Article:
A young man attempts to rob a bank in Brooklyn and immediately finds himself in over his head, with a prolonged hostage situation inside the bank and a media circus outside.
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In Dog Day Afternoon, Sidney Lumet explores the subjective point of view of the perpetrators of a major felony or violent crime, a bank robbery which turned into a hostage taking incident, that actually took place in New York, in 1972 and uses it to furnish Al Pacino, with a stage set to showcase his stand-up comedy/cabaret talents. The script is designed to get laughs from the movie audience and portray the armed robbers, as cuddly misfits, who couldn't hurt a fly and who are, more or less, drawn into these circumstances, by the pressures of our cold and indifferent society.
The protagonist of the story is Sonny, the leader of the gang, played by Al Pacino, a homosexual who ostensibly hilariously, needs the money for his lover's sex change operation, who feels that he is "a woman trapped in a man's body". This line got the biggest laughs, from the movie going audiences, in the mid 1970s. In fact the whole script is really a series of one-liners that evoke laughter throughout the whole film, up to the shockingly serious ending, which is not funny, at all, when the FBI finally put a cruel end, to this enjoyable party.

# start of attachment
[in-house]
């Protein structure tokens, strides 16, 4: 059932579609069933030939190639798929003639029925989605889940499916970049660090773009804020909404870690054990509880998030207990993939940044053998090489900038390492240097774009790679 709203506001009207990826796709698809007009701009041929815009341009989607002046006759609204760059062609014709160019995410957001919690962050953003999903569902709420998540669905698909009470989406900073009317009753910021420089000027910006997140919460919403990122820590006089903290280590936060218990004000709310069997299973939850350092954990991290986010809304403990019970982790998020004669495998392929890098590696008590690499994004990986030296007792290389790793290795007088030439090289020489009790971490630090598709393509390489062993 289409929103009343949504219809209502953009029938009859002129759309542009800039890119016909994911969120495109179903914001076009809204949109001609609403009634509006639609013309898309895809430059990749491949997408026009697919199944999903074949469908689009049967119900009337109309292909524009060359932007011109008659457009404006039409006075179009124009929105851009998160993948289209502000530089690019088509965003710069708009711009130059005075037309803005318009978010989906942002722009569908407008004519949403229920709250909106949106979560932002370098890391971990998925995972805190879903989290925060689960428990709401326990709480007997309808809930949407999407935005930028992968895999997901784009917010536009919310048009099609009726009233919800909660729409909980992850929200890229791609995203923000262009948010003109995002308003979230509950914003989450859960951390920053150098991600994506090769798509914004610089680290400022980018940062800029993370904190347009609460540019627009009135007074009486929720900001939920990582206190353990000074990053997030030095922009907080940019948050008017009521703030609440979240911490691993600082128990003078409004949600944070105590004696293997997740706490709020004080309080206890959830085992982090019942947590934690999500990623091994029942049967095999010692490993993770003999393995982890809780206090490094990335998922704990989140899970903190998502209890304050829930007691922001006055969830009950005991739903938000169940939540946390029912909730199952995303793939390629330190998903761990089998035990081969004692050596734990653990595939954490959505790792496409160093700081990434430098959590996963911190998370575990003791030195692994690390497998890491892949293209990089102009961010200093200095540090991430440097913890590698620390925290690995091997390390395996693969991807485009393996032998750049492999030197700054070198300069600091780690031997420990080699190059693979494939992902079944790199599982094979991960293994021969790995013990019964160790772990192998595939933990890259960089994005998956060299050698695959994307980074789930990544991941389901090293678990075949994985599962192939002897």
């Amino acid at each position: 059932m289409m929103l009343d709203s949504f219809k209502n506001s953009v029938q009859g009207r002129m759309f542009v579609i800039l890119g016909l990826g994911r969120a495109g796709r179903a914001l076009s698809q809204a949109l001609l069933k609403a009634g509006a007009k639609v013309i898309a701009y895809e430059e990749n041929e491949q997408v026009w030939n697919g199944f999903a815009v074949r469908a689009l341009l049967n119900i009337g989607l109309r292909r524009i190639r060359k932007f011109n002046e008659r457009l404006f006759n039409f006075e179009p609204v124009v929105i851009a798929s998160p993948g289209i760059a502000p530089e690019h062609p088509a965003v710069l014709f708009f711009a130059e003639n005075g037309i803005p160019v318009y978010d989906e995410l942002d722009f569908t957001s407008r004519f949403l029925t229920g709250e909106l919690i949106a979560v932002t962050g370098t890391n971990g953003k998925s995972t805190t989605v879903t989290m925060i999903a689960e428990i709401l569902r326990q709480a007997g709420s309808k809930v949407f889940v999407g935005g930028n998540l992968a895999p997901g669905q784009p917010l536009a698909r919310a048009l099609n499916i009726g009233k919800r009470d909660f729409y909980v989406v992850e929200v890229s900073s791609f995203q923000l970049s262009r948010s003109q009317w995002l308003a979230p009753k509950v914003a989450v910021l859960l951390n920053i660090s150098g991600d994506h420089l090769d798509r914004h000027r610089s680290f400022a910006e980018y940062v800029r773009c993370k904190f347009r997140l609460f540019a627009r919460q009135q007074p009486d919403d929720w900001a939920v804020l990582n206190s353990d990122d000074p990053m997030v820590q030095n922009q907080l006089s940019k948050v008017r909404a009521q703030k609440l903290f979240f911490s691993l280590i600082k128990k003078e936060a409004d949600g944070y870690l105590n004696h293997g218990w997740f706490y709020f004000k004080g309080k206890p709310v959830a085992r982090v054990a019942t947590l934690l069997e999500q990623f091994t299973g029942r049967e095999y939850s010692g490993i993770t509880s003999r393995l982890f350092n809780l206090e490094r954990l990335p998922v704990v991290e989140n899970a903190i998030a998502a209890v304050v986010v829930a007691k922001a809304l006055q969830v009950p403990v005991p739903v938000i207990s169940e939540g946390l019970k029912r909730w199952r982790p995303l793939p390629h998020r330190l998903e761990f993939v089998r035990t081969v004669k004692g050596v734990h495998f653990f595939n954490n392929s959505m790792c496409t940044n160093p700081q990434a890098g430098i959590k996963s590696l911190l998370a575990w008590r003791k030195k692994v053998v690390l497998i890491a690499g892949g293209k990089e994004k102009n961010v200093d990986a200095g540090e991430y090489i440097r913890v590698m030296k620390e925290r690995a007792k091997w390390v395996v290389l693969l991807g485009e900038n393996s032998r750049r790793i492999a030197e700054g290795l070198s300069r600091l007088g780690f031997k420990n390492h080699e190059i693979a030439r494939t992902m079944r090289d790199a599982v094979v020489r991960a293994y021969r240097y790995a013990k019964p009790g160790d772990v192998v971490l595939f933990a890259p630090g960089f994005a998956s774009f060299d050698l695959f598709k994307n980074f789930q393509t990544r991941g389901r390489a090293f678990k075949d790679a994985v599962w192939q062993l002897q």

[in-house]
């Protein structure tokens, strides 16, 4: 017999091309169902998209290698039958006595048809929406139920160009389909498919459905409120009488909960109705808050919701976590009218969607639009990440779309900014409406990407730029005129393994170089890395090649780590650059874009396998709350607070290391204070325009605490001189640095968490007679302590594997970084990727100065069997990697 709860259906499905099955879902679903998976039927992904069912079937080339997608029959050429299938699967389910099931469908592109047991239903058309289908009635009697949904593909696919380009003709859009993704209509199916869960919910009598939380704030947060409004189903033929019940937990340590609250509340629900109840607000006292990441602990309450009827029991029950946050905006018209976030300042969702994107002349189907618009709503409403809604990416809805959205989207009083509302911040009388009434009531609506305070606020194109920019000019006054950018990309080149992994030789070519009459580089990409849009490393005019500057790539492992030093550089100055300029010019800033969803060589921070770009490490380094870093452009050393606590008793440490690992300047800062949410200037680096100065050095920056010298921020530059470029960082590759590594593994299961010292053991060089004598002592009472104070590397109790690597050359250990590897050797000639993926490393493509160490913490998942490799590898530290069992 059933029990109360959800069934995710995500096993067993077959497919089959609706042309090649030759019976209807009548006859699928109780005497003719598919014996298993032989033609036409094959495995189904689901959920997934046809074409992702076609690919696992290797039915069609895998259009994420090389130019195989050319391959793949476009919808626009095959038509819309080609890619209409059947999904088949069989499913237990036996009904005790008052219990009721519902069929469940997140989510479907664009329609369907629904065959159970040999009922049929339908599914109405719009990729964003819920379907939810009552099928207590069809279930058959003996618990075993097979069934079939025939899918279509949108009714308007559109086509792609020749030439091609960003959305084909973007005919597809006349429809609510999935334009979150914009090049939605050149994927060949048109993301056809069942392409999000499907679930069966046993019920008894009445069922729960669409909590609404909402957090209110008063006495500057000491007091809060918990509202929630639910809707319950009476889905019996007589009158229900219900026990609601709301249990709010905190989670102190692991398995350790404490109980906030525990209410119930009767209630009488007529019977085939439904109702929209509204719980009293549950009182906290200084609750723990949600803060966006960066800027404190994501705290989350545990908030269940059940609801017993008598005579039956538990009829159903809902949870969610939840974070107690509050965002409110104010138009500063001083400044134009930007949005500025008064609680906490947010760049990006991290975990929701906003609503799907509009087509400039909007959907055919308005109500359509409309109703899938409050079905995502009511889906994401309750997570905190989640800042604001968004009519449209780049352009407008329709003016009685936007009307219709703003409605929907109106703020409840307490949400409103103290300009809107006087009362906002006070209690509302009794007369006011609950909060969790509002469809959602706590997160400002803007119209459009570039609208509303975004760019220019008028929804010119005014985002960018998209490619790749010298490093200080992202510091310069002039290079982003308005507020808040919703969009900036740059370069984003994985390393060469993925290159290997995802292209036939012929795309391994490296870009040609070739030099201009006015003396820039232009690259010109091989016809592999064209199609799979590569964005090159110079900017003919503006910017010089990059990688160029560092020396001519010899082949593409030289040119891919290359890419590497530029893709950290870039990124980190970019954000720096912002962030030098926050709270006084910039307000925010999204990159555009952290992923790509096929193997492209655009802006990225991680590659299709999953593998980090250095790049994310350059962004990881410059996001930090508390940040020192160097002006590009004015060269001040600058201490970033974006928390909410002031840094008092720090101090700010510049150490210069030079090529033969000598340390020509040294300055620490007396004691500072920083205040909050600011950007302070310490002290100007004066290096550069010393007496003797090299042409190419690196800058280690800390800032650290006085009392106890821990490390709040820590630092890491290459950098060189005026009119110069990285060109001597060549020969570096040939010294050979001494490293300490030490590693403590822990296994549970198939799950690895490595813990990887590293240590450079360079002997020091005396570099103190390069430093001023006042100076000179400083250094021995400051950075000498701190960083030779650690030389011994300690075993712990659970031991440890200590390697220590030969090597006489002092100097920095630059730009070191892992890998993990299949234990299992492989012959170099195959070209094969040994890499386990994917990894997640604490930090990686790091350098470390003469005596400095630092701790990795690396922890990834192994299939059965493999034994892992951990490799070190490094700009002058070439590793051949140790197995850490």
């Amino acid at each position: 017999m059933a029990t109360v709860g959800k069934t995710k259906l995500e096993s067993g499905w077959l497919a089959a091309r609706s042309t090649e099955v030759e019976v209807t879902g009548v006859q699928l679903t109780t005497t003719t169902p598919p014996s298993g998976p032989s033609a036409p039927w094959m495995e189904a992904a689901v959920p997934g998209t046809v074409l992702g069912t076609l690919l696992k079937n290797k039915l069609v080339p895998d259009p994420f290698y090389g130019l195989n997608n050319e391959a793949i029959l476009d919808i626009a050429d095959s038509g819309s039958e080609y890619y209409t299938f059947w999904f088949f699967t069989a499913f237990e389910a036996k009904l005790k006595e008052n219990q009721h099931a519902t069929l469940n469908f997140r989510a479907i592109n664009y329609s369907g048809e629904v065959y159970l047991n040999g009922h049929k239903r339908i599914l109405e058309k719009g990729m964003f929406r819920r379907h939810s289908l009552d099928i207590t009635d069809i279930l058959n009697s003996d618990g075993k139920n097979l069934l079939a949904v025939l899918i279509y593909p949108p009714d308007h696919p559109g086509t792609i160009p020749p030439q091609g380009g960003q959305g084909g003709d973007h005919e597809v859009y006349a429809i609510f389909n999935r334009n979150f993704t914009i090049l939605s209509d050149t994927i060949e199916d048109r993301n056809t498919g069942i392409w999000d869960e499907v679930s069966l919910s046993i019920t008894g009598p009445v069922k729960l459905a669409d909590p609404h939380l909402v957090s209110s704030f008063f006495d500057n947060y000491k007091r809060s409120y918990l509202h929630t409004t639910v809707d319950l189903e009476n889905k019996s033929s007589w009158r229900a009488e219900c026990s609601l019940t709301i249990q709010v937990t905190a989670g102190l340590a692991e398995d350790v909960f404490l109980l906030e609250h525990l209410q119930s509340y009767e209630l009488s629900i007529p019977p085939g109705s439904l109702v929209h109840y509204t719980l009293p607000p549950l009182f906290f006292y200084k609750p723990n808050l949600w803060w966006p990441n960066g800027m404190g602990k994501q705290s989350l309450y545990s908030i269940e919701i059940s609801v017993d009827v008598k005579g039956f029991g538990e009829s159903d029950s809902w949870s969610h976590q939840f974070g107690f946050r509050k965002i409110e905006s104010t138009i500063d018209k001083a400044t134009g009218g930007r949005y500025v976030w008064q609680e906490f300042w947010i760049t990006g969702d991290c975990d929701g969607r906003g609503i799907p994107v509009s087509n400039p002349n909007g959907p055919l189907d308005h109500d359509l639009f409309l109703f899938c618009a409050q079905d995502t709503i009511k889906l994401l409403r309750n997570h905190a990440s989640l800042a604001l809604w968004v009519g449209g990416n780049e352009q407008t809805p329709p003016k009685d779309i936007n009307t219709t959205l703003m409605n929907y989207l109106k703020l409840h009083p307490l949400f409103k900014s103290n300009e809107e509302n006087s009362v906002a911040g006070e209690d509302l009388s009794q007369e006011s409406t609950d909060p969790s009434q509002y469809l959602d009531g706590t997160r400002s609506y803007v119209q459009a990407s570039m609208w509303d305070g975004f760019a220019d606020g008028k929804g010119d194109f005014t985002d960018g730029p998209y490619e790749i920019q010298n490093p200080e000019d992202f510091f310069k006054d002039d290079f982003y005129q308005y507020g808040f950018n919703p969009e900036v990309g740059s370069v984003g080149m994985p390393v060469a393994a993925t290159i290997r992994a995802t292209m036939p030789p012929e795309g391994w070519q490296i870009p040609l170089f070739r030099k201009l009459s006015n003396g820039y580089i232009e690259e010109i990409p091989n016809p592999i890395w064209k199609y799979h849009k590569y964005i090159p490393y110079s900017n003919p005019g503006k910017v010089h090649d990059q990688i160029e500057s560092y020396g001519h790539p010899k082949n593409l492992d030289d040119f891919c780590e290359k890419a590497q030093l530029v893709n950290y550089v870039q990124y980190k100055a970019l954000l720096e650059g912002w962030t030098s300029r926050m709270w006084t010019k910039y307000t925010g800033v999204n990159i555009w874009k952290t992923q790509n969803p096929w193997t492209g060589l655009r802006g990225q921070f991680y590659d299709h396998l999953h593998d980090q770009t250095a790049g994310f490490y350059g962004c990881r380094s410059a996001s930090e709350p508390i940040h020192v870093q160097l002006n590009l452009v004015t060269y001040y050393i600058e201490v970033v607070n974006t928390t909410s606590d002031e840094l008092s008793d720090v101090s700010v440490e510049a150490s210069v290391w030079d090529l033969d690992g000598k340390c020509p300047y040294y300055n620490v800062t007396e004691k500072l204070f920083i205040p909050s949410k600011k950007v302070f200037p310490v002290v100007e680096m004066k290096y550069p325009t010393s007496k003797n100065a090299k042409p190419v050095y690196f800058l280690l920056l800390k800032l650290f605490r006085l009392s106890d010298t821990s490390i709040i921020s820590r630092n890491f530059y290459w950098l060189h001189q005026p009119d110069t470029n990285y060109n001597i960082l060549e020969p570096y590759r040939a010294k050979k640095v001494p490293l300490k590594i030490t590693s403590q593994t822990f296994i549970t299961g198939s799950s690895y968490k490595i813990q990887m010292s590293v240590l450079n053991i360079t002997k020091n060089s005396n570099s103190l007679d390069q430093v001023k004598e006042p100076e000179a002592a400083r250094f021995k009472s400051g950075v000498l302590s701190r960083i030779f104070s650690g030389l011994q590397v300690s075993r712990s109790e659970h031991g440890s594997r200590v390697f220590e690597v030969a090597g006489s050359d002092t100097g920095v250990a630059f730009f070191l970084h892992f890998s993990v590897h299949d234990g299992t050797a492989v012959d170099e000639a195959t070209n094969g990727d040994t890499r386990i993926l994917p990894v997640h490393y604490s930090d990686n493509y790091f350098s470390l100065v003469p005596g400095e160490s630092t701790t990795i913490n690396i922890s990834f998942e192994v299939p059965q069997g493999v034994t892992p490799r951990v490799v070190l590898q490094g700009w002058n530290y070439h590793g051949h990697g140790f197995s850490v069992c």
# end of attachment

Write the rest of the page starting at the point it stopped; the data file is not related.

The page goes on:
The police and law enforcement are portrayed as over-weight incompetent party-poopers, by such luminaries as Charles Durning, also the over-weight corrupt cop, in the Sting, whom the audience watching the movie, as well as the audience behind the police barricades, are conditioned to ridicule, as this circus side-show develops. The bank facade becomes the stage for Al Pacino to make fun of the police, chanting political phrases of defiance, which gets the street crowd cheering for Al Pacino, and sets the viewers up, for Pacino's emotional "Attica" chant, which also got big laughs, from the movie audiences.
The "Establishment" are the bad guys and the robbers are the good guys, who are suddenly and horrifically dealt with, in the surprise ending, that seems to be designed to illustrate the cruelty of our law enforcement community. In reality of course, a hostage taking incident is a terrifying experience that no one enjoys, and armed bank robberies are usually extremely violent crimes. This reality is trivialized and the victims are shown to be on Al Pacino's side, in several instances, which also get hearty laughter responses from the movie audience. Although the film is very well crafted, and entertaining, it is a profound piece of subversive propaganda, coming from a director who, at least, doesn't even deny that he is a passionate Communist.